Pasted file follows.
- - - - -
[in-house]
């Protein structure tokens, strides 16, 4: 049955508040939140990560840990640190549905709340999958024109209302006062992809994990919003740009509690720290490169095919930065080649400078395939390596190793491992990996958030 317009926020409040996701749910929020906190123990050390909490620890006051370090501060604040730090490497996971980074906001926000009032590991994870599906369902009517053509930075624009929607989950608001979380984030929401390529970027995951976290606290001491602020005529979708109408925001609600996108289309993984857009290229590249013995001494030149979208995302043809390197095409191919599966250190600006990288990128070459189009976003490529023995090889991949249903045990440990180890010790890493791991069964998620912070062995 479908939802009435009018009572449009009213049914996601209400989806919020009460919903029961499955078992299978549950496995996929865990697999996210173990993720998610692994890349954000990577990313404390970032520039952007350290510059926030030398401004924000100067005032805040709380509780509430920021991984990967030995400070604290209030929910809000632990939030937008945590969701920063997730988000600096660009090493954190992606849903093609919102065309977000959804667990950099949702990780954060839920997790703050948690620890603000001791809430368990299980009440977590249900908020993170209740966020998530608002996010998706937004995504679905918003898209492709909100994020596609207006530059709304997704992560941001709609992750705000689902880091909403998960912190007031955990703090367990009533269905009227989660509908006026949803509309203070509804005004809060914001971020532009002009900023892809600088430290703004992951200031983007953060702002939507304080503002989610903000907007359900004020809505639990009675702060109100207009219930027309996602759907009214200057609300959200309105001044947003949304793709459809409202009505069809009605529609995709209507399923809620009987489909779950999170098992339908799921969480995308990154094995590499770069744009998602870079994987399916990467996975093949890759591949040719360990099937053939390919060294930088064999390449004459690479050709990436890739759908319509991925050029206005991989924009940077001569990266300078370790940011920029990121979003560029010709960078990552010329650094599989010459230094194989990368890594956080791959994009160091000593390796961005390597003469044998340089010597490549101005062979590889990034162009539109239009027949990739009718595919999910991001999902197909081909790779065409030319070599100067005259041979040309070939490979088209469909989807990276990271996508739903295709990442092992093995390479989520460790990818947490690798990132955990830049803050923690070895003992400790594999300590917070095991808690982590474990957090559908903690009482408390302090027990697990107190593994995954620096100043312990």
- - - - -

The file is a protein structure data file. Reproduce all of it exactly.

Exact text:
[in-house]
């Protein structure tokens, strides 16, 4: 049955508040939140990560840990640190549905709340999958024109209302006062992809994990919003740009509690720290490169095919930065080649400078395939390596190793491992990996958030 317009926020409040996701749910929020906190123990050390909490620890006051370090501060604040730090490497996971980074906001926000009032590991994870599906369902009517053509930075624009929607989950608001979380984030929401390529970027995951976290606290001491602020005529979708109408925001609600996108289309993984857009290229590249013995001494030149979208995302043809390197095409191919599966250190600006990288990128070459189009976003490529023995090889991949249903045990440990180890010790890493791991069964998620912070062995 479908939802009435009018009572449009009213049914996601209400989806919020009460919903029961499955078992299978549950496995996929865990697999996210173990993720998610692994890349954000990577990313404390970032520039952007350290510059926030030398401004924000100067005032805040709380509780509430920021991984990967030995400070604290209030929910809000632990939030937008945590969701920063997730988000600096660009090493954190992606849903093609919102065309977000959804667990950099949702990780954060839920997790703050948690620890603000001791809430368990299980009440977590249900908020993170209740966020998530608002996010998706937004995504679905918003898209492709909100994020596609207006530059709304997704992560941001709609992750705000689902880091909403998960912190007031955990703090367990009533269905009227989660509908006026949803509309203070509804005004809060914001971020532009002009900023892809600088430290703004992951200031983007953060702002939507304080503002989610903000907007359900004020809505639990009675702060109100207009219930027309996602759907009214200057609300959200309105001044947003949304793709459809409202009505069809009605529609995709209507399923809620009987489909779950999170098992339908799921969480995308990154094995590499770069744009998602870079994987399916990467996975093949890759591949040719360990099937053939390919060294930088064999390449004459690479050709990436890739759908319509991925050029206005991989924009940077001569990266300078370790940011920029990121979003560029010709960078990552010329650094599989010459230094194989990368890594956080791959994009160091000593390796961005390597003469044998340089010597490549101005062979590889990034162009539109239009027949990739009718595919999910991001999902197909081909790779065409030319070599100067005259041979040309070939490979088209469909989807990276990271996508739903295709990442092992093995390479989520460790990818947490690798990132955990830049803050923690070895003992400790594999300590917070095991808690982590474990957090559908903690009482408390302090027990697990107190593994995954620096100043312990």